Potatriots: The original Freedom Fries

Potatoes in Iowa become "the newest fighting corps" on the domestic front, ca. 1917 - ca. 1918. (National Archives at Kansas City, ARC 283501).

These Iowa spuds were decades ahead of the “Freedom Fries” idea! To help the war effort during First World War, U.S. citizens were encouraged to eat more potatoes while wheat was being sent to the soldiers overseas.

This World War I store window display showed potatoes dressed as soldiers, encouraging both children and adults to remember the fighting men overseas. (In fact, a column in a 1918 issue of Cosmopolitan magazine encouraged citizens to conserve food and “Stop Eating Soldiers!”)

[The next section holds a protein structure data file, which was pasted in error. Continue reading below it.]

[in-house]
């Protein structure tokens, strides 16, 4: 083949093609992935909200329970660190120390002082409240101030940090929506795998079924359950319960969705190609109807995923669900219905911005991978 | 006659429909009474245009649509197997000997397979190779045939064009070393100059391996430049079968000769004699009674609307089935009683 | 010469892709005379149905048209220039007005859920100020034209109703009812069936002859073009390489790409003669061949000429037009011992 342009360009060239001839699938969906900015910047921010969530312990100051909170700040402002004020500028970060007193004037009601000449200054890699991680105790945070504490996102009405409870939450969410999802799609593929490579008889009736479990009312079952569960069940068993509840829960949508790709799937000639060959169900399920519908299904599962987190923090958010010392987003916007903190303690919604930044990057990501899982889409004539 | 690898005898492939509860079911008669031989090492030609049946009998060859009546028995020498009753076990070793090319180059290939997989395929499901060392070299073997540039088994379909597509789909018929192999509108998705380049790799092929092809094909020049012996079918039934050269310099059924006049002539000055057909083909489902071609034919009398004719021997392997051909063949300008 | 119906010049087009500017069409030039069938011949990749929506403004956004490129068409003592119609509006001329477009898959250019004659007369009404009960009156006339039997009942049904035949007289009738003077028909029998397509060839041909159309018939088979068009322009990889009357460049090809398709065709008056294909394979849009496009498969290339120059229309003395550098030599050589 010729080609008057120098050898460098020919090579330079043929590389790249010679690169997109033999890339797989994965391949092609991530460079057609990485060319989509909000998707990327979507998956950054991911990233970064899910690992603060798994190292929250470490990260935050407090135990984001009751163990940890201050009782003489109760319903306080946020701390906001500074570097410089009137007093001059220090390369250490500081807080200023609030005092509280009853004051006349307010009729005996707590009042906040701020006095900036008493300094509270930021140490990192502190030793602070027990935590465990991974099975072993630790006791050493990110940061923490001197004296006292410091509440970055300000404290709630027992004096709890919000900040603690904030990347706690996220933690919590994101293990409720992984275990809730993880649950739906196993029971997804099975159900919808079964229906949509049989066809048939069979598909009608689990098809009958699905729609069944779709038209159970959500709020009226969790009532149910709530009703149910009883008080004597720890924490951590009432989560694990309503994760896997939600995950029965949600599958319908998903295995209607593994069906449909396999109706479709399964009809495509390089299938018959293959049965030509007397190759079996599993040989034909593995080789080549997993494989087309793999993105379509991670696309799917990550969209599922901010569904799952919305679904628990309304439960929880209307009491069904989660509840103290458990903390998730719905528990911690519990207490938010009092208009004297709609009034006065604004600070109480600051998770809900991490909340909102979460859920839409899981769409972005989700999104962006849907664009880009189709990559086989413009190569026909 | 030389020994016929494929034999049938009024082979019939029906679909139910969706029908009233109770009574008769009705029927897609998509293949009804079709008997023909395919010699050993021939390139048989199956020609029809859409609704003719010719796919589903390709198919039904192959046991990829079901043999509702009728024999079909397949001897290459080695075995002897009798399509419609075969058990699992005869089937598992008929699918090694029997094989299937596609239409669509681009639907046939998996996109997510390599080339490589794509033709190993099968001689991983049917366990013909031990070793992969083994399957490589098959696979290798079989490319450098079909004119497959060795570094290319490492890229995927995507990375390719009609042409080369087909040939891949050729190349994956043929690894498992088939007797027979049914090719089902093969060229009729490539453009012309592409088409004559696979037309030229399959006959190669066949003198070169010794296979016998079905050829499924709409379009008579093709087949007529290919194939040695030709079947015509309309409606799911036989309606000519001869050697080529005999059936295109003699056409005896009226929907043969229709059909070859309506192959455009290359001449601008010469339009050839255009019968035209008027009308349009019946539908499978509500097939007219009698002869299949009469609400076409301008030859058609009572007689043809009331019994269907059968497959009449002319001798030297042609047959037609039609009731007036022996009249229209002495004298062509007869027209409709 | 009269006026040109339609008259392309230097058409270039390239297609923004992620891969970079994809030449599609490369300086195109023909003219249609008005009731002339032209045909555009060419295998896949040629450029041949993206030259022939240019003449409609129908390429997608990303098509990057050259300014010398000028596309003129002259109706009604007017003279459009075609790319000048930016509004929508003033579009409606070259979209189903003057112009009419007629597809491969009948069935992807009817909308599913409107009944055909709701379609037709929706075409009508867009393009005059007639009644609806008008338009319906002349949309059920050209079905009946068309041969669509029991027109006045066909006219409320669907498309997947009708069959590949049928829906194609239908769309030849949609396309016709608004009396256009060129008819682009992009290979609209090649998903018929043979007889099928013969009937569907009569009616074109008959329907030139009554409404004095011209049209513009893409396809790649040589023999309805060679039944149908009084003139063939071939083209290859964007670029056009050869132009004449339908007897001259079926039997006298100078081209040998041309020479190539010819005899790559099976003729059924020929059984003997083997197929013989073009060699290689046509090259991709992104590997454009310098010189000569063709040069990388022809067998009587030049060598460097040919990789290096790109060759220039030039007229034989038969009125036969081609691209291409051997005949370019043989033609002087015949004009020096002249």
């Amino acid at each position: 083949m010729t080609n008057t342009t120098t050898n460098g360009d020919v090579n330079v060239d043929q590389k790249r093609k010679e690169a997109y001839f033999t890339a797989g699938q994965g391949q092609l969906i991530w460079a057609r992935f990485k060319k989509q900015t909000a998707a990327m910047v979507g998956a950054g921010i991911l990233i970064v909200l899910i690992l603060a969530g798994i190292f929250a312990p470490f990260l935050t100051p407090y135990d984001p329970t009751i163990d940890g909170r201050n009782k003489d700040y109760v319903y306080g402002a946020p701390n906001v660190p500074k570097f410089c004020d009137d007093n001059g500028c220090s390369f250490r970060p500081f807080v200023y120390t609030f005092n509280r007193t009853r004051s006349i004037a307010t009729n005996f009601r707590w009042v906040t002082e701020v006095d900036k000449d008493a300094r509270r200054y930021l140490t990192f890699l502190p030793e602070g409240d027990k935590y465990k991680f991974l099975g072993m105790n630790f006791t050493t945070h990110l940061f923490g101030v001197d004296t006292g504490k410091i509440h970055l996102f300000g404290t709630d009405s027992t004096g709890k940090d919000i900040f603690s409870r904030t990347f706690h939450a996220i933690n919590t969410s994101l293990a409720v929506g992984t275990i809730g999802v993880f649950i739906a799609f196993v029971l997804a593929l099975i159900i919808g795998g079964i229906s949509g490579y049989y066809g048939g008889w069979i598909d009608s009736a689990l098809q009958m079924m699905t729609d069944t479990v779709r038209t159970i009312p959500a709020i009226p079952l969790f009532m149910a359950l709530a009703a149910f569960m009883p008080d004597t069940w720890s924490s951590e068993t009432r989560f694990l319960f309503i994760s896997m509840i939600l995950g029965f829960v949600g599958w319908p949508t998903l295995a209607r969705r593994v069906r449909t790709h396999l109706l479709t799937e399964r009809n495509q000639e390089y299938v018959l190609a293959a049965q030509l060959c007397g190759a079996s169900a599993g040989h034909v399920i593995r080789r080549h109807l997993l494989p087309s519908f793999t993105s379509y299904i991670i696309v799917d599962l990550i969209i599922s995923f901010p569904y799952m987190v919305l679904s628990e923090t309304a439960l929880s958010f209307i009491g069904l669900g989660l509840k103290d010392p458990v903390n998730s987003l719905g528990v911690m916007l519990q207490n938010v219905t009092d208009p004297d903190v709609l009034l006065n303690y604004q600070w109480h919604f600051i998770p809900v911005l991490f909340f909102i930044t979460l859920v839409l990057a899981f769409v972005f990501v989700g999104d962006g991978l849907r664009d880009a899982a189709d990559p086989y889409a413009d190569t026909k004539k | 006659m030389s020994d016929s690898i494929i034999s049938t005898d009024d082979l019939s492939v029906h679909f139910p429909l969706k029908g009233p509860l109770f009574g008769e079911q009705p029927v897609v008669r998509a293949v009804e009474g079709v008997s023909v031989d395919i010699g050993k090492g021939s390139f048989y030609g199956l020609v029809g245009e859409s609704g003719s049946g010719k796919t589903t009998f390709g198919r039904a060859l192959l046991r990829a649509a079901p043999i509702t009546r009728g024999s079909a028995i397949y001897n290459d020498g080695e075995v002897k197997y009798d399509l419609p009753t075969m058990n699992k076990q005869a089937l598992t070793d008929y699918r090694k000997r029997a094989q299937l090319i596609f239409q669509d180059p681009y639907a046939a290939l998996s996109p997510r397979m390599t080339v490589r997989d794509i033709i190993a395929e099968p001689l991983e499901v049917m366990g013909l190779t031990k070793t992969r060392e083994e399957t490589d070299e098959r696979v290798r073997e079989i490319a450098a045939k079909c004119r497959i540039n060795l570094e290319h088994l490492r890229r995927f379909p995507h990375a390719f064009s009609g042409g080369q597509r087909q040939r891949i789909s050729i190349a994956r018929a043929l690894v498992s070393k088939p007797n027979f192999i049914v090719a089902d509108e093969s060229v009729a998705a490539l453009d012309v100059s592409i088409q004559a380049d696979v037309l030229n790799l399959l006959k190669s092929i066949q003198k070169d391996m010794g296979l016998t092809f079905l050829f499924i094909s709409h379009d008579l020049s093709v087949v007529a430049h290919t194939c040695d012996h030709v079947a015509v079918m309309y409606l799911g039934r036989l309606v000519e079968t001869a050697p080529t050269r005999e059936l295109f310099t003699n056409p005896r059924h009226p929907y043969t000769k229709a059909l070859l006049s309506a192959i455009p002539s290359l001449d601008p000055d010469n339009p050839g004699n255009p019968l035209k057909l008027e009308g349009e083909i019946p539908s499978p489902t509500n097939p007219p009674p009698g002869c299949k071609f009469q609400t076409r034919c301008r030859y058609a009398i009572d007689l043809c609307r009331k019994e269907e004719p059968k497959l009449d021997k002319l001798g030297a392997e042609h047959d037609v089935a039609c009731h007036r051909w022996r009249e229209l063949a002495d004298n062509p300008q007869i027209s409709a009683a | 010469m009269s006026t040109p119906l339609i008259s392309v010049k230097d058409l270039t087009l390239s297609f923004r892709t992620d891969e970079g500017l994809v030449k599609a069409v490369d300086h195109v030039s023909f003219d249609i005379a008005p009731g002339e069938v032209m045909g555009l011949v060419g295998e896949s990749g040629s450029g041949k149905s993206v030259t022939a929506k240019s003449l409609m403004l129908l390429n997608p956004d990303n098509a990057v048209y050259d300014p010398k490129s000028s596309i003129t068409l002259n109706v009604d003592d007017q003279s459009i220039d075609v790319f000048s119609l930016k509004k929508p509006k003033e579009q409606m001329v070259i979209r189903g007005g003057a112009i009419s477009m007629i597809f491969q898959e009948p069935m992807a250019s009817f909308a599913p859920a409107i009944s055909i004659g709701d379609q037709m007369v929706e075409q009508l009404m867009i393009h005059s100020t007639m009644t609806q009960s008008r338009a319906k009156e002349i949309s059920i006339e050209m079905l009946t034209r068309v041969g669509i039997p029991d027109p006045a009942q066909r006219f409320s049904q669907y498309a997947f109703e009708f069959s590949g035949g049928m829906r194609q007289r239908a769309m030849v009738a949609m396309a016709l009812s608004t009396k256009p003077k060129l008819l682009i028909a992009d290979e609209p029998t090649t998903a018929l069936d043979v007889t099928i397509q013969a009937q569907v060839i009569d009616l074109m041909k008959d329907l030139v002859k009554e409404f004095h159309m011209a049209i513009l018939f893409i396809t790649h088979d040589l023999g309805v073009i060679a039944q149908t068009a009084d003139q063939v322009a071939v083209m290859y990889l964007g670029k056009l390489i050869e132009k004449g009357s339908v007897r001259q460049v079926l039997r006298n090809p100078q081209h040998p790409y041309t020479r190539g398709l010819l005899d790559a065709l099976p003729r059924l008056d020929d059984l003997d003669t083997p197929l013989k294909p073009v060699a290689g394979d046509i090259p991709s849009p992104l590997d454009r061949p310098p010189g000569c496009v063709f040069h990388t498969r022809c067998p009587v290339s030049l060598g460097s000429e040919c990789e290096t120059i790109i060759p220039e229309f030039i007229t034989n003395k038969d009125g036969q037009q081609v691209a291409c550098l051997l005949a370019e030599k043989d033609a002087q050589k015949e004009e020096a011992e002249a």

The National Archives Experience is sponsoring an activity from July 11 to July 31 in conjunction with our new exhibition, “What’s Cooking, Uncle Sam?” Inspired by this World War I display, we invite you to create your own “potatriot” diorama! You can draw inspiration from any historical event of your choosing—feel free to be as creative as possible!

Send a photo of your potato diorama to volunteer@nara.gov, and we will post it in an album on the National Archives Facebook page.

All submissions will be entered into a drawing. At the end of the month, a winner will be randomly selected to receive a prize from the Foundation for the National Archives!

(And if you are visiting us in Washington, DC, be sure to stop by the Boeing Learning Center in the National Archives Building to make a diorama there—volunteers will snap a photo on the spot!)

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